More happened to me there in only a little more than three years than, it often seems, has happened in all the years since I left.

I arrived twenty-nine and left thirty-three.

Athens was a safe-ish place to be when I needed such a thing. Such a very long time ago. So.

I think that's all I have for now.

Tireder Than Twenty Years,
Aunt Beast

Vampire Ball photos!

The best comment someone made about this outfit was something along the lines of: "Oh wow! Your outfit reminds me of the videos from this one album, The Black Parade? By My Chemical Romance, have you heard of them?" Oh precious child, YES, I've heard of them. Now deliver them to me.


I had a wonderful time. Every time I think there's no way it can be more elaborate and lovely than previous years, and every year I am delighted to be proven wrong.

3D Beatles

I'm reluctantly selling this gorgeous vintage 3D Beatles pendant necklace. Opening bid is $50.



Sirenia Digest #98 went out to subscribers this morning.

Cooler and overcast so far today, but yesterday was nice. Spooky and I had a walk around the neighborhood, something I only very rarely do. Indeed, I've lived here, in this House built in 1875, almost six years now, and I am ashamed to say that my understanding of the neighborhood's geography is murky. I couldn't draw you a map. Anyway, there were flowers and the beginnings of leaves, a reassuring willow and genuinely warm sunlight. Here in mid April, Providence is managing a decent bit of March weather. There are photos behind the cut, courtesy Nemo:

12 April 2014Collapse )

I'm not entirely well. Partly, it's a nasty bit of Seroquel withdrawal. And Kathryn is of the opinion that the rest of my discomfort and exhaustion is simply post-novel decompression/ennui. After all that stress and all that pushing myself, it's over and out of here.

Until it comes back.

Today, I have signature pages, and work for Subterranean Press and PS Publishing, and...other stuff. I'm not in the mood to sign my name.

Aunt Beast
No Seroquel last night, and it was a rough night. But I saw my dreams again. Hopefully, tonight I'll be so exhausted that it'll be easier to sleep without those tiny red demons. It's a step in the right direction, now that the millstone of Cherry Bomb is no longer hung about my neck.

Currently, it's 65˚F, but feels like 67˚F. There's a breeze, a nip in the air coming in through my open window. Sunny. Classic cold spring.

Numerals are called for today.

1. I want to write out an account of the whole Kathleen Tierney fiasco, which is really an account of how quickly any given publishing project can go to shit, for anyone, but, probably, especially for me. But I'm not sure I'm up to it now, or that I will be up to it any time in the future. The three books were intended to have been written over less than a year (and, all told, Blood Oranges took only 45 days, in the spring and summer of 2011). As a trifle, which is what they were intended to be – a hopefully profitable trifle – they'd have been harmless. But, they turned into a nightmare. Partly, this happened because my agent's initial enthusiasm for the project waned almost immediately. Late that May, May 2011, I met with her to discuss The Drowning Girl: A Memoir, but she was more interested in the first chapter of Blood Oranges, which she called "the most compelling thing you've ever written." I was flabbergasted (I only sent it too her on a lark, and I'd only written it on a lark), but I also hoped I was onto something. I was riding a wave of optimism (which is another story).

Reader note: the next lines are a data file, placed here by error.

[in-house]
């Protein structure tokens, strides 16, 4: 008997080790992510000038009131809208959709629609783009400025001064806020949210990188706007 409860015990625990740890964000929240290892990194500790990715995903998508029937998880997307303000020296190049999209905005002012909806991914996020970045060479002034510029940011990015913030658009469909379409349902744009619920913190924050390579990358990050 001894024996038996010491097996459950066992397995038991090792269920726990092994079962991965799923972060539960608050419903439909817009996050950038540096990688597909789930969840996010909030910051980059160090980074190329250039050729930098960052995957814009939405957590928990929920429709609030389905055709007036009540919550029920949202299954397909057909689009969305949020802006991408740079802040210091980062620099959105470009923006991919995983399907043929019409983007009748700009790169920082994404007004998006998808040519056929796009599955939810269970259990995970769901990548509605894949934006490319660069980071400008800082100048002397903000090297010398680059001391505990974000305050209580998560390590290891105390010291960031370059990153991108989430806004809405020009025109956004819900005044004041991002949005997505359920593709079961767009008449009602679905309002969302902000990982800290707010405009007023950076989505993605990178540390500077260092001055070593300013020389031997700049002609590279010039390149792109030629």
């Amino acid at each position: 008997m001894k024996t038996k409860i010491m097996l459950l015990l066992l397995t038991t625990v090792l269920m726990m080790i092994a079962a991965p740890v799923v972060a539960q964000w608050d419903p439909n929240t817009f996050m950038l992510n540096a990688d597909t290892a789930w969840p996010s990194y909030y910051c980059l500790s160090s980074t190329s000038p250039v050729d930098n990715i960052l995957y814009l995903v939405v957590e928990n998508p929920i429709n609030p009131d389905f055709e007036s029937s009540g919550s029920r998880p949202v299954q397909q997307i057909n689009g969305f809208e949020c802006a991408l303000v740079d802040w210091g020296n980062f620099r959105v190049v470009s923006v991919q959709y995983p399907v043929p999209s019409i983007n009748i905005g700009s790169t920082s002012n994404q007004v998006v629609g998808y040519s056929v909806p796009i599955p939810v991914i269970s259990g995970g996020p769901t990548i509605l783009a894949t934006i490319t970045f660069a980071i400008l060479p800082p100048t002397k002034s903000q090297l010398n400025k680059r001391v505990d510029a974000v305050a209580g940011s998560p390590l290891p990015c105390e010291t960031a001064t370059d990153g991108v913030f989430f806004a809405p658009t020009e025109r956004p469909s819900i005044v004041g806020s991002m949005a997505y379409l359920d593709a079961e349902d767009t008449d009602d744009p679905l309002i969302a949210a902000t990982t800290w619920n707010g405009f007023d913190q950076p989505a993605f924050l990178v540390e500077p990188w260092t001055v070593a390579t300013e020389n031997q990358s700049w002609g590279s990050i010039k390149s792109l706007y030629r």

This tale is already boring the shit out of me. Point is, a project begun in 2011 as break from the intensity of having written The Drowning Girl: A Memoir turned into a nightmare that dragged on for almost three years. In 2012-2013 I wrote the second book (much later than planned), Fay Grimmer, then hated it so much I actually pulled it and wrote Pink Delicious. You have to understand how great a financial catastrophe that was. My advance on the second book in the series was effectively cut in half by that decision, and I lost many months. I essentially wrote Pink Delicious for free. And then there was the final book, which I didn't even begin until August 2013 and which I didn't finish until this month. Something that was meant to be fun, give me a bit of a break, and make money, ended up doing none of those things, really. I will not look back upon my pseudonymous affair with the late Ms. Tierney with anything like fondness. I will look back and gnash my fucking rotten teeth. I have emerged from it far more rattled and ill than when I finished The Drowning Girl: A Memoir in the spring of 2011.

This isn't the account I wanted to write about the Quinn books, but I hardly slept, so there you go, kittens. Live and fucking learn.

2. Yesterday, my comp copy of S.T. Joshi's Searchers After Horror: New Tales of the Weird and Fantastic (Fedogan and Bremer), a gorgeous book, and late last night I read my contribution, "Blind Fish." It's one of the best stories I've written recently (January 2013), up there with Black Helicopters (December 2012) and "The Peddler's Tale, or Isobel's Revenge" (December 2013).

3. I cannot find any record of the precise day that I moved to Athens, Georgia in April 1994. I know that it was after the death of Kurt Cobain (April 5th) and before April 18th (I have a letter I wrote to Billy Martin on the 18th). I have it in my head that the move took place on the 14th, but at the moment I have no document to prove that. Regardless, the point is, this is the twentieth anniversary of what was possibly the single most important move out of the dozens of moves I've made in my almost fifty years. So, I'm going to designate April 14th as the 20th anniversary. Briefly, I was so filled with hope.

4. I don't usually do this sort of thing, but I would like to ask you to please take a moment to vote in the 43rd annual Locus Awards. ANYONE can vote. Here's the ballot. No, I don't usually do this sort of thing, but. You will find The Ape's Wife and Other Stories nominated under "Collection" and Black Helicopters nominated under novella. Thank you. Deadline for ballots is April 15, 2014.